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    Current research on pharmacologic and regenerative therapies for osteoarthritis. / Zhang, Wei; Ouyang, H.; Dass, C.R.; Xu, Jiake.

    In: Bone Research, Vol. 4, 15040 , 01.03.2016, p. 1-14.

    Research output: Contribution to journalReview article

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    AU - Zhang, Wei

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    AU - Xu, Jiake

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    N2 - Osteoarthritis (OA) is a degenerative joint disorder commonly encountered in clinical practice, and is the leading cause of disability in elderly people. Due to the poor self-healing capacity of articular cartilage and lack of specific diagnostic biomarkers, OA is a challenging disease with limited treatment options. Traditional pharmacologic therapies such as acetaminophen, non-steroidal anti-inflammatory drugs, and opioids are effective in relieving pain but are incapable of reversing cartilage damage and are frequently associated with adverse events. Current research focuses on the development of new OA drugs (such as sprifermin/recombinant human fibroblast growth factor-18, tanezumab/monoclonal antibody against β-nerve growth factor), which aims for more effectiveness and less incidence of adverse effects than the traditional ones. Furthermore, regenerative therapies (such as autologous chondrocyte implantation (ACI), new generation of matrix-induced ACI, cell-free scaffolds, induced pluripotent stem cells (iPS cells or iPSCs), and endogenous cell homing) are also emerging as promising alternatives as they have potential to enhance cartilage repair, and ultimately restore healthy tissue. However, despite currently available therapies and research advances, there remain unmet medical needs in the treatment of OA. This review highlights current research progress on pharmacologic and regenerative therapies for OA including key advances and potential limitations.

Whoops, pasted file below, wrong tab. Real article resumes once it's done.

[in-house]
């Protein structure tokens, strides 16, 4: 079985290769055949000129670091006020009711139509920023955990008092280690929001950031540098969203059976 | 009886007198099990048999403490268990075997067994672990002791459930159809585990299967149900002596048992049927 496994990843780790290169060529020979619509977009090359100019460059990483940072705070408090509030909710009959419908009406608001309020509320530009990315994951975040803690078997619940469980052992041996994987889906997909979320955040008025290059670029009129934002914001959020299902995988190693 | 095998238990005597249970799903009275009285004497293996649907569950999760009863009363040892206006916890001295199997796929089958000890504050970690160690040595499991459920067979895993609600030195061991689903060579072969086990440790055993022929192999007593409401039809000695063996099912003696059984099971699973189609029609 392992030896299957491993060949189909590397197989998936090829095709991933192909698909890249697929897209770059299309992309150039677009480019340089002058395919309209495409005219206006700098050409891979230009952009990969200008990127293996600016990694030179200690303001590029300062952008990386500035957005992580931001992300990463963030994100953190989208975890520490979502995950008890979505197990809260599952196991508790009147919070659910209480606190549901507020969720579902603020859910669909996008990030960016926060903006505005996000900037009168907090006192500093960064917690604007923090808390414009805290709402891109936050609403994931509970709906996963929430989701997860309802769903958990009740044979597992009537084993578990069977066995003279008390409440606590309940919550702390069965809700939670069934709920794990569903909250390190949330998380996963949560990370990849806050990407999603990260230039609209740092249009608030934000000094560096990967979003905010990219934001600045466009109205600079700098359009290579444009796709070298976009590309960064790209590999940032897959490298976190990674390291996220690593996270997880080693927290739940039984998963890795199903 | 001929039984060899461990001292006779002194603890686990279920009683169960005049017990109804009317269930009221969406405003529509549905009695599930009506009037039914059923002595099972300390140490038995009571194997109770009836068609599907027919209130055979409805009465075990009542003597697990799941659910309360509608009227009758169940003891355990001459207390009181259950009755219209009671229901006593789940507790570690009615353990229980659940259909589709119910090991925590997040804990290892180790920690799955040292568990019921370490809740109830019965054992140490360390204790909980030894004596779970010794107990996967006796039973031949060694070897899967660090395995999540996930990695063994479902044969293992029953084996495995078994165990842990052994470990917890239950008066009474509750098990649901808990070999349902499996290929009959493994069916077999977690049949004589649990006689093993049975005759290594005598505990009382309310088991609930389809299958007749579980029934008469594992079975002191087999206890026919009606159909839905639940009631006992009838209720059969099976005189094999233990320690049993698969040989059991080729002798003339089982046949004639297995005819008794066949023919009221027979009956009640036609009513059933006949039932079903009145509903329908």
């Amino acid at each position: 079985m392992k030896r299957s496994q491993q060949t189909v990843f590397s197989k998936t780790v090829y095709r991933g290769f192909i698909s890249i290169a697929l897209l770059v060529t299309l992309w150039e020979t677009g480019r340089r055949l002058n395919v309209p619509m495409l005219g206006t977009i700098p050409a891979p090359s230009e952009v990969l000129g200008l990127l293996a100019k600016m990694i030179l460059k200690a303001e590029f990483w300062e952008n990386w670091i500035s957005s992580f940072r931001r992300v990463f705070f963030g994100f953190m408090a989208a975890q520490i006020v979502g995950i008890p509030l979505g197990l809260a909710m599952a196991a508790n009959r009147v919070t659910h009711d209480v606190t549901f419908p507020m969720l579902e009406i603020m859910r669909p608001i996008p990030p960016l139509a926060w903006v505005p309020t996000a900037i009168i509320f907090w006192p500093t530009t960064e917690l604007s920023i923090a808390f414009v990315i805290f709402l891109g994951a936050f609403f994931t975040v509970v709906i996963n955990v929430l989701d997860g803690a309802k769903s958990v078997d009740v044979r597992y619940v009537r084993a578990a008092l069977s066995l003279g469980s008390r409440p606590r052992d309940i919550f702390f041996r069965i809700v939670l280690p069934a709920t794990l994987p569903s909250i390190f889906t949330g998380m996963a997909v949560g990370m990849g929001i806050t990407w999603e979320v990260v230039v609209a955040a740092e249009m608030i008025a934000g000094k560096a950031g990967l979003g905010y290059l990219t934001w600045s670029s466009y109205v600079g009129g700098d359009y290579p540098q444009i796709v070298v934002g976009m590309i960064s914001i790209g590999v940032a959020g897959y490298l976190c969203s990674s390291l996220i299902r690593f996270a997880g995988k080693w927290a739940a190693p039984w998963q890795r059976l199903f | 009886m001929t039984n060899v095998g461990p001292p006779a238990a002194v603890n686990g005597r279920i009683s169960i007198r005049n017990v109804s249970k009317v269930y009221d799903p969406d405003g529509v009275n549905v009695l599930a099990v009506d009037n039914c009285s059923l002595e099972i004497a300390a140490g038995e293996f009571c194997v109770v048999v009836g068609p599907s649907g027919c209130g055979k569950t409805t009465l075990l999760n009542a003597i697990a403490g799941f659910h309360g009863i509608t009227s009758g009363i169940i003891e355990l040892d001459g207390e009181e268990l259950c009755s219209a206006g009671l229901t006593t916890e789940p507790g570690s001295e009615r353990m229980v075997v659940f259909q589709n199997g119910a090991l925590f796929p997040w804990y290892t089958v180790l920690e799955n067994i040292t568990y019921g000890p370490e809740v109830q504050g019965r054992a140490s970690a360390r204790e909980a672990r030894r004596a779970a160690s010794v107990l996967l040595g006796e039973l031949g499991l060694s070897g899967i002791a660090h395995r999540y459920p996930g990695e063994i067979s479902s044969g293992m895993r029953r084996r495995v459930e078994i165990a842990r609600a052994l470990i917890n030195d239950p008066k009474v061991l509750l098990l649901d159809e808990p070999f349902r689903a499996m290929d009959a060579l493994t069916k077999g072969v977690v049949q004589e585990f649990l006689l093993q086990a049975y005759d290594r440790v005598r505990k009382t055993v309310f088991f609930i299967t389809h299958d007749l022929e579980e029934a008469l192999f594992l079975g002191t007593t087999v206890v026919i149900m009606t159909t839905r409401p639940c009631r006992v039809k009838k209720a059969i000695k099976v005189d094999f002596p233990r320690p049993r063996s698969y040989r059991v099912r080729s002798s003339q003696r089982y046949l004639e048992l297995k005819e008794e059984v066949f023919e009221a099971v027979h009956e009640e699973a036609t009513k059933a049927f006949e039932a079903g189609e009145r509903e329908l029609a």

AB - Osteoarthritis (OA) is a degenerative joint disorder commonly encountered in clinical practice, and is the leading cause of disability in elderly people. Due to the poor self-healing capacity of articular cartilage and lack of specific diagnostic biomarkers, OA is a challenging disease with limited treatment options. Traditional pharmacologic therapies such as acetaminophen, non-steroidal anti-inflammatory drugs, and opioids are effective in relieving pain but are incapable of reversing cartilage damage and are frequently associated with adverse events. Current research focuses on the development of new OA drugs (such as sprifermin/recombinant human fibroblast growth factor-18, tanezumab/monoclonal antibody against β-nerve growth factor), which aims for more effectiveness and less incidence of adverse effects than the traditional ones. Furthermore, regenerative therapies (such as autologous chondrocyte implantation (ACI), new generation of matrix-induced ACI, cell-free scaffolds, induced pluripotent stem cells (iPS cells or iPSCs), and endogenous cell homing) are also emerging as promising alternatives as they have potential to enhance cartilage repair, and ultimately restore healthy tissue. However, despite currently available therapies and research advances, there remain unmet medical needs in the treatment of OA. This review highlights current research progress on pharmacologic and regenerative therapies for OA including key advances and potential limitations.